Lessons I’ve Learned from my Gallbladder

Three days before Christmas last year, I was sitting on the couch watching television after supper. Over the course of about an hour I developed what I took, at the time, to be the worst case of “heart burn” I’d ever had: a dull pain, very strong, centred under my rib cage. The pain was accompanied by tremendous gas that manifested in burps the likes I’d never knew myself capable of producing.

I figured the problem was simply related to something I’d eaten, and when it passed a few hours later, I forgot all about it.

Then, two days later, the same thing happened.

On and off for the next several weeks I developed a regular pattern of symptoms: about two or three hours after eating I would begin to feel a pain in my lower back, followed, over the next half hour, by increasing abdominal pain, the aforementioned burping and, at its worst, chills and irritability.

I had no idea what was happening to me, but it wasn’t pleasant.

The week after New Years, I made an appointment with my family doctor, and she diagnosed me as having a stomach ulcer. There are two types of peptic ulcers, those of the stomach and those of the duodenum. Mine was pegged a stomach ulcer because of the time of day, and because eating more, which sometimes makes duodenal ulcers feel better, made me feel worse.

Because I’d appeared to have some relief from Pepcid Complete, my doctor prescribed me Ranitidine 150, which is a genericized version of Zantac.

I dutifully took the Ranitidine twice daily for 30 days. It had no effect whatsoever, and my symptoms only got worse.

Starting from the first time I noticed the symptoms, I started to modify my diet to try and reduce them. I continued this, and broadened the foods I limited or eliminated, once the problem was diagnosed as a stomach ulcer. Following the sort of guidelines you can find many places, I eliminated citrus fruits, caffeine, chocolate, fried foods, milk, tomatoes and spicy foods. While I could easily identify foods I could say for certain would cause me problems, I had a more difficult time finding foods guaranteed not to cause problems.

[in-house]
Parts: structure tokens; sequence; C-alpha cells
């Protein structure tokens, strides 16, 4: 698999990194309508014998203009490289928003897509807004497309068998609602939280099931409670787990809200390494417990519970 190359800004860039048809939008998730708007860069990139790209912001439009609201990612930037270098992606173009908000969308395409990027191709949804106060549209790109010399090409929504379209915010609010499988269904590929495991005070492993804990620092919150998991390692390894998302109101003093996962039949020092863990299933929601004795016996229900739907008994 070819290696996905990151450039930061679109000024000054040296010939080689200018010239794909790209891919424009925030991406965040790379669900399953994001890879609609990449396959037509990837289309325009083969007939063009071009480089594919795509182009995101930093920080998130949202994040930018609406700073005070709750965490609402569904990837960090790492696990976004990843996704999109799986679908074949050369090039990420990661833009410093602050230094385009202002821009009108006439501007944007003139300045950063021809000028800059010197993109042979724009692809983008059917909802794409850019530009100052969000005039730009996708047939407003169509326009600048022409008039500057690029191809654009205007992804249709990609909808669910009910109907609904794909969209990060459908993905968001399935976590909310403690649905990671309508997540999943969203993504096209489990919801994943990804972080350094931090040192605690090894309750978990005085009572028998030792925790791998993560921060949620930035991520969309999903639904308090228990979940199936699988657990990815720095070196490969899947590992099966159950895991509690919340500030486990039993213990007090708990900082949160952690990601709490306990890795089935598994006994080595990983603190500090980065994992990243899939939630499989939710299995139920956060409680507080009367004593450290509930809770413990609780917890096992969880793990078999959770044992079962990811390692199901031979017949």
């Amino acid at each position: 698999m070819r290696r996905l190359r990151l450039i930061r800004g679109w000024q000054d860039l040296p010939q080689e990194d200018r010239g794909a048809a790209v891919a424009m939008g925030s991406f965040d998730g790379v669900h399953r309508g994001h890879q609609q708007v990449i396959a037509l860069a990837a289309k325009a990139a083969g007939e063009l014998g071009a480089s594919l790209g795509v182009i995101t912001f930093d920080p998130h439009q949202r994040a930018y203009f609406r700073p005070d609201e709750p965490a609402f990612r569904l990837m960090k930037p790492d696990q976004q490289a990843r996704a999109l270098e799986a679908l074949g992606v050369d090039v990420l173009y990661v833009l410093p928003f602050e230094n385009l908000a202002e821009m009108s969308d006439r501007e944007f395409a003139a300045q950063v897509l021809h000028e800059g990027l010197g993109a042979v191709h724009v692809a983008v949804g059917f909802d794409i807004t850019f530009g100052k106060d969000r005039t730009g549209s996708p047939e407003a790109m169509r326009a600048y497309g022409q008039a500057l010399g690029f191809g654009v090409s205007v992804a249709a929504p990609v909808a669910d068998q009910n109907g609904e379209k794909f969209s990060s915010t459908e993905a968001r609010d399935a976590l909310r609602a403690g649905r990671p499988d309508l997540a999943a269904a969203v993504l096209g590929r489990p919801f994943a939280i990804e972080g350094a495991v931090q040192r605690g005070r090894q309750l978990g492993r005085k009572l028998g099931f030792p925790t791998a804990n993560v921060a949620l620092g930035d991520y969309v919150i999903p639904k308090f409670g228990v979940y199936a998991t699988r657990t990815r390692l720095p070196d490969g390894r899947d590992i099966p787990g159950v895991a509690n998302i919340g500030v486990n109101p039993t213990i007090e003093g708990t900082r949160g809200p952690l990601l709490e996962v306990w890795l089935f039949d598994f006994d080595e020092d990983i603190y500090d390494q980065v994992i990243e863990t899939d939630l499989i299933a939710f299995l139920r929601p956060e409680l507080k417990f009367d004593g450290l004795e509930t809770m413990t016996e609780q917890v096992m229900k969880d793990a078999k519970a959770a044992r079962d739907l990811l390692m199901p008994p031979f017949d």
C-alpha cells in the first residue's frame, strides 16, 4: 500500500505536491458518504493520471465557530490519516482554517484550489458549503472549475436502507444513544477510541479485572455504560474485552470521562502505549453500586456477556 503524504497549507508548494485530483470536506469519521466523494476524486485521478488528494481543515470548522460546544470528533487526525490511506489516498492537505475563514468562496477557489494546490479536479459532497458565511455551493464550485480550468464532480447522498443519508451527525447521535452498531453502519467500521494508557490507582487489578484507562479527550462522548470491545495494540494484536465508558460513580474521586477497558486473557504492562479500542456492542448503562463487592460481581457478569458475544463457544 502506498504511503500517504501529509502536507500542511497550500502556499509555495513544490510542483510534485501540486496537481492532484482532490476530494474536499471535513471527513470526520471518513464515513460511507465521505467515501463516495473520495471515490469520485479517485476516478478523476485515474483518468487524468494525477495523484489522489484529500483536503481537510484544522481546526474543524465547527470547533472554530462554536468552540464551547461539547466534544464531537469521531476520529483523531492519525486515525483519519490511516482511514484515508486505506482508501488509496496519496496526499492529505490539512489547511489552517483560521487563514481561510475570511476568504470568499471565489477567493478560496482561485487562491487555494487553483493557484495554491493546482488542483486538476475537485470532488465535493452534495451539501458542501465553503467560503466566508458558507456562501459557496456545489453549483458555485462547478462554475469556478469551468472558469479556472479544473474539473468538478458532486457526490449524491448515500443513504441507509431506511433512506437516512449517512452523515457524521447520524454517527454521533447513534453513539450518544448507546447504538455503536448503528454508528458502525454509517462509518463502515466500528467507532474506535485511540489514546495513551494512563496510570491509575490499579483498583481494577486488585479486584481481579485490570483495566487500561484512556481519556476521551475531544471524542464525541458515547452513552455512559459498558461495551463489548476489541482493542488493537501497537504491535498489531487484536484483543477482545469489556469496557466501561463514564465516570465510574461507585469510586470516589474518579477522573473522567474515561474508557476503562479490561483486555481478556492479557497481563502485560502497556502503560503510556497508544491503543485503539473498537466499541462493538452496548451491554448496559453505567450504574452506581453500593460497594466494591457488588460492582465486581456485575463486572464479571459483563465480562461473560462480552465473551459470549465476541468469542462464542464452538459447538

About three weeks into this experience, in late January, I’d managed to stay symptom free for a week, and naively thought I was “cured.” Catherine and I went out to dinner at The Pilot House, and I had what, in an earlier time, would be considered a pretty non-spicy, innocuous meal. We went out to the movies afterwards, and when we got home I was descended on with the wraths of hell, and was up, with the worst symptoms to that point, until 6:00 a.m. It wasn’t fun.

With neither the Ranitidine nor my dramatic change in diet offering any reliable relief, I made another appointment with my family doctor for late January. At that appointment she did two things: schedule me for an ultrasound, and change my prescription to Nexium.

An interesting sidenote: I was sent to Summerside to the Prince County Hospital for my ultrasound because they could see me right away whereas my doctor characterized the wait at the Queen Elizabeth Hospital in Charlottetown for an ultrasound to be “several months.” Thank goodness for Summerside!

I was on the Nexium for a week, and, like the Ranitidine, it offered no more relief than taking nothing offered.

I had the ultrasound the following Tuesday, and three days later I was in the office of a surgeon in Charlottetown talking about gallbladders.

The gallbladder, an organ I’d given no thought to before, ever, is a small organ located near the liver. Its function is to assist in the storage and pumping of bile (“A yellow, or greenish, viscid fluid, usually alkaline in reaction, secreted by the liver.”) from the liver, where it’s made, into the intestines, where it assists with digestion.